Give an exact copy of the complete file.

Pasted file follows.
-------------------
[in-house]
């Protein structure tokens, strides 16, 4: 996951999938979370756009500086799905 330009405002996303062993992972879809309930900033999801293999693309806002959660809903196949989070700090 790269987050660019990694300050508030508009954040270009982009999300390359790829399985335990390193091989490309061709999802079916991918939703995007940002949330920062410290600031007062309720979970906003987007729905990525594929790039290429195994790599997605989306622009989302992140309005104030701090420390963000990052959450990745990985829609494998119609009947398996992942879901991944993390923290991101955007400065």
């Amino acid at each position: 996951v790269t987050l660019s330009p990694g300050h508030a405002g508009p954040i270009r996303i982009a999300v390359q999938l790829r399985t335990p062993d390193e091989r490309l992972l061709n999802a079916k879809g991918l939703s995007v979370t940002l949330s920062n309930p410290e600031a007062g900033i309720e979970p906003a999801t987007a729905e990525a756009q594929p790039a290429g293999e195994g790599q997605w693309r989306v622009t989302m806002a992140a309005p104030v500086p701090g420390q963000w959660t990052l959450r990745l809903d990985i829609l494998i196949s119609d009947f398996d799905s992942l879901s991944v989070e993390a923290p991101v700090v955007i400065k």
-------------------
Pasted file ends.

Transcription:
[in-house]
């Protein structure tokens, strides 16, 4: 996951999938979370756009500086799905 330009405002996303062993992972879809309930900033999801293999693309806002959660809903196949989070700090 790269987050660019990694300050508030508009954040270009982009999300390359790829399985335990390193091989490309061709999802079916991918939703995007940002949330920062410290600031007062309720979970906003987007729905990525594929790039290429195994790599997605989306622009989302992140309005104030701090420390963000990052959450990745990985829609494998119609009947398996992942879901991944993390923290991101955007400065």
């Amino acid at each position: 996951v790269t987050l660019s330009p990694g300050h508030a405002g508009p954040i270009r996303i982009a999300v390359q999938l790829r399985t335990p062993d390193e091989r490309l992972l061709n999802a079916k879809g991918l939703s995007v979370t940002l949330s920062n309930p410290e600031a007062g900033i309720e979970p906003a999801t987007a729905e990525a756009q594929p790039a290429g293999e195994g790599q997605w693309r989306v622009t989302m806002a992140a309005p104030v500086p701090g420390q963000w959660t990052l959450r990745l809903d990985i829609l494998i196949s119609d009947f398996d799905s992942l879901s991944v989070e993390a923290p991101v700090v955007i400065k």